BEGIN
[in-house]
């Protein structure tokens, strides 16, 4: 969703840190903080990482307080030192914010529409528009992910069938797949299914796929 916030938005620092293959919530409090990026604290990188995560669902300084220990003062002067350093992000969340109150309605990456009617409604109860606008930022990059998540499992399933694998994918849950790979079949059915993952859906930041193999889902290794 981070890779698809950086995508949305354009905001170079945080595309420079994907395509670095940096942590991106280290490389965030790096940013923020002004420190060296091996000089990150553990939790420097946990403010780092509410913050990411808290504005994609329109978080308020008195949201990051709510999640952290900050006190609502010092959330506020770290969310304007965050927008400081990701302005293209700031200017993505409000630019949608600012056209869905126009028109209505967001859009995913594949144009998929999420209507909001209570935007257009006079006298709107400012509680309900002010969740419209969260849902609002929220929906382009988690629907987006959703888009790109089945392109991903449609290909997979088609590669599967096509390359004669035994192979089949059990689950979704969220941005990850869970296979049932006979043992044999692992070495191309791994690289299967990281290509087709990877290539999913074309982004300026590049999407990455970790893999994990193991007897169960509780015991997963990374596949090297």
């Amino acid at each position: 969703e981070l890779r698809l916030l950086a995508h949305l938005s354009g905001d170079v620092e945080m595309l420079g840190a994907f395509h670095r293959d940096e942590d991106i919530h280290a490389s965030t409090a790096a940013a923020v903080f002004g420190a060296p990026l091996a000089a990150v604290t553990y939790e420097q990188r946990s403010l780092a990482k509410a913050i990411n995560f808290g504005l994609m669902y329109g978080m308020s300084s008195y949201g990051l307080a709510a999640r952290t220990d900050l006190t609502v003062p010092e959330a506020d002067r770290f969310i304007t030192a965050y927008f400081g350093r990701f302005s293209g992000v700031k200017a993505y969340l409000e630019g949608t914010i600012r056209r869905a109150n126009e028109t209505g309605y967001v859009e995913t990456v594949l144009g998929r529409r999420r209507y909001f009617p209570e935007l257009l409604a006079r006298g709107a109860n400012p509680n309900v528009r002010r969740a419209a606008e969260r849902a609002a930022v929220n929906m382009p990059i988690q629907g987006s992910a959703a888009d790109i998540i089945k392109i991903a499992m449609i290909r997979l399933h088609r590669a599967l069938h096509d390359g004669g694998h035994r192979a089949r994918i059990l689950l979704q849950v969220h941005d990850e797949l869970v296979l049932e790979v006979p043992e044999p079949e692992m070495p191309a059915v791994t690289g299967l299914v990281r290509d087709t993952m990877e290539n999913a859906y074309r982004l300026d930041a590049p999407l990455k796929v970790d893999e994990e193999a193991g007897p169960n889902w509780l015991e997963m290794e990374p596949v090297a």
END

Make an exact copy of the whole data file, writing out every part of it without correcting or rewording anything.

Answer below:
[in-house]
């Protein structure tokens, strides 16, 4: 969703840190903080990482307080030192914010529409528009992910069938797949299914796929 916030938005620092293959919530409090990026604290990188995560669902300084220990003062002067350093992000969340109150309605990456009617409604109860606008930022990059998540499992399933694998994918849950790979079949059915993952859906930041193999889902290794 981070890779698809950086995508949305354009905001170079945080595309420079994907395509670095940096942590991106280290490389965030790096940013923020002004420190060296091996000089990150553990939790420097946990403010780092509410913050990411808290504005994609329109978080308020008195949201990051709510999640952290900050006190609502010092959330506020770290969310304007965050927008400081990701302005293209700031200017993505409000630019949608600012056209869905126009028109209505967001859009995913594949144009998929999420209507909001209570935007257009006079006298709107400012509680309900002010969740419209969260849902609002929220929906382009988690629907987006959703888009790109089945392109991903449609290909997979088609590669599967096509390359004669035994192979089949059990689950979704969220941005990850869970296979049932006979043992044999692992070495191309791994690289299967990281290509087709990877290539999913074309982004300026590049999407990455970790893999994990193991007897169960509780015991997963990374596949090297």
């Amino acid at each position: 969703e981070l890779r698809l916030l950086a995508h949305l938005s354009g905001d170079v620092e945080m595309l420079g840190a994907f395509h670095r293959d940096e942590d991106i919530h280290a490389s965030t409090a790096a940013a923020v903080f002004g420190a060296p990026l091996a000089a990150v604290t553990y939790e420097q990188r946990s403010l780092a990482k509410a913050i990411n995560f808290g504005l994609m669902y329109g978080m308020s300084s008195y949201g990051l307080a709510a999640r952290t220990d900050l006190t609502v003062p010092e959330a506020d002067r770290f969310i304007t030192a965050y927008f400081g350093r990701f302005s293209g992000v700031k200017a993505y969340l409000e630019g949608t914010i600012r056209r869905a109150n126009e028109t209505g309605y967001v859009e995913t990456v594949l144009g998929r529409r999420r209507y909001f009617p209570e935007l257009l409604a006079r006298g709107a109860n400012p509680n309900v528009r002010r969740a419209a606008e969260r849902a609002a930022v929220n929906m382009p990059i988690q629907g987006s992910a959703a888009d790109i998540i089945k392109i991903a499992m449609i290909r997979l399933h088609r590669a599967l069938h096509d390359g004669g694998h035994r192979a089949r994918i059990l689950l979704q849950v969220h941005d990850e797949l869970v296979l049932e790979v006979p043992e044999p079949e692992m070495p191309a059915v791994t690289g299967l299914v990281r290509d087709t993952m990877e290539n999913a859906y074309r982004l300026d930041a590049p999407l990455k796929v970790d893999e994990e193999a193991g007897p169960n889902w509780l015991e997963m290794e990374p596949v090297a």